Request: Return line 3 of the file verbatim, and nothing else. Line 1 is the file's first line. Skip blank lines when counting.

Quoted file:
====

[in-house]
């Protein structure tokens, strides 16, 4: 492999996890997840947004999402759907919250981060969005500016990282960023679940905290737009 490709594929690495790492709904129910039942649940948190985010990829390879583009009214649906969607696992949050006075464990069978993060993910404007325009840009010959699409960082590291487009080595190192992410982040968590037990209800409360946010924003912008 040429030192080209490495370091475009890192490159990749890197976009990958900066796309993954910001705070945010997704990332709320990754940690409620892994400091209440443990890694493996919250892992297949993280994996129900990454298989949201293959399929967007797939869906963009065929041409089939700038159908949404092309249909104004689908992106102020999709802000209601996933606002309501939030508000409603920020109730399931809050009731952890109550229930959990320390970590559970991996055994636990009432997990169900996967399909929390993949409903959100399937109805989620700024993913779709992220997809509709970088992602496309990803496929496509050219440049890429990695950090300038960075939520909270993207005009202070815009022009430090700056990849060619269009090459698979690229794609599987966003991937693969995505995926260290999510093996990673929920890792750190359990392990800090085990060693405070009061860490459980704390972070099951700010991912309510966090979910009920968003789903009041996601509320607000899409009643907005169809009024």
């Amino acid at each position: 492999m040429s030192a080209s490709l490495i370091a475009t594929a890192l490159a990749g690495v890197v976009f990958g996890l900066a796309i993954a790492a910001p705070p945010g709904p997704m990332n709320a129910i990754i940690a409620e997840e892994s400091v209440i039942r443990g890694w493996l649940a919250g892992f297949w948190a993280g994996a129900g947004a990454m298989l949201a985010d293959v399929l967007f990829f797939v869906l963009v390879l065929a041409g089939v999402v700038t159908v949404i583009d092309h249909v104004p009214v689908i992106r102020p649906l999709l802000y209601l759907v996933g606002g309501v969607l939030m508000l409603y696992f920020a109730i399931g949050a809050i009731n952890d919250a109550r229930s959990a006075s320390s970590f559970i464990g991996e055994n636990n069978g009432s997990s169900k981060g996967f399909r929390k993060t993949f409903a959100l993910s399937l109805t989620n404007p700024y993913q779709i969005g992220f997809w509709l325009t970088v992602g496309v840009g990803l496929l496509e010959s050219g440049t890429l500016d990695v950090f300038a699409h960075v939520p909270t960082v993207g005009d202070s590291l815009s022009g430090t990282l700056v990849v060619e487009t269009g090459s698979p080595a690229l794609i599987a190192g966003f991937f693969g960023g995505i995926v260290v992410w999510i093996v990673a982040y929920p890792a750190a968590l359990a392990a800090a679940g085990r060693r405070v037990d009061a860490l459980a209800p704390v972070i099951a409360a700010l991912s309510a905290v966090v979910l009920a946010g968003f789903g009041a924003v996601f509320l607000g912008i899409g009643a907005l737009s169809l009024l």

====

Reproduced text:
């Amino acid at each position: 492999m040429s030192a080209s490709l490495i370091a475009t594929a890192l490159a990749g690495v890197v976009f990958g996890l900066a796309i993954a790492a910001p705070p945010g709904p997704m990332n709320a129910i990754i940690a409620e997840e892994s400091v209440i039942r443990g890694w493996l649940a919250g892992f297949w948190a993280g994996a129900g947004a990454m298989l949201a985010d293959v399929l967007f990829f797939v869906l963009v390879l065929a041409g089939v999402v700038t159908v949404i583009d092309h249909v104004p009214v689908i992106r102020p649906l999709l802000y209601l759907v996933g606002g309501v969607l939030m508000l409603y696992f920020a109730i399931g949050a809050i009731n952890d919250a109550r229930s959990a006075s320390s970590f559970i464990g991996e055994n636990n069978g009432s997990s169900k981060g996967f399909r929390k993060t993949f409903a959100l993910s399937l109805t989620n404007p700024y993913q779709i969005g992220f997809w509709l325009t970088v992602g496309v840009g990803l496929l496509e010959s050219g440049t890429l500016d990695v950090f300038a699409h960075v939520p909270t960082v993207g005009d202070s590291l815009s022009g430090t990282l700056v990849v060619e487009t269009g090459s698979p080595a690229l794609i599987a190192g966003f991937f693969g960023g995505i995926v260290v992410w999510i093996v990673a982040y929920p890792a750190a968590l359990a392990a800090a679940g085990r060693r405070v037990d009061a860490l459980a209800p704390v972070i099951a409360a700010l991912s309510a905290v966090v979910l009920a946010g968003f789903g009041a924003v996601f509320l607000g912008i899409g009643a907005l737009s169809l009024l």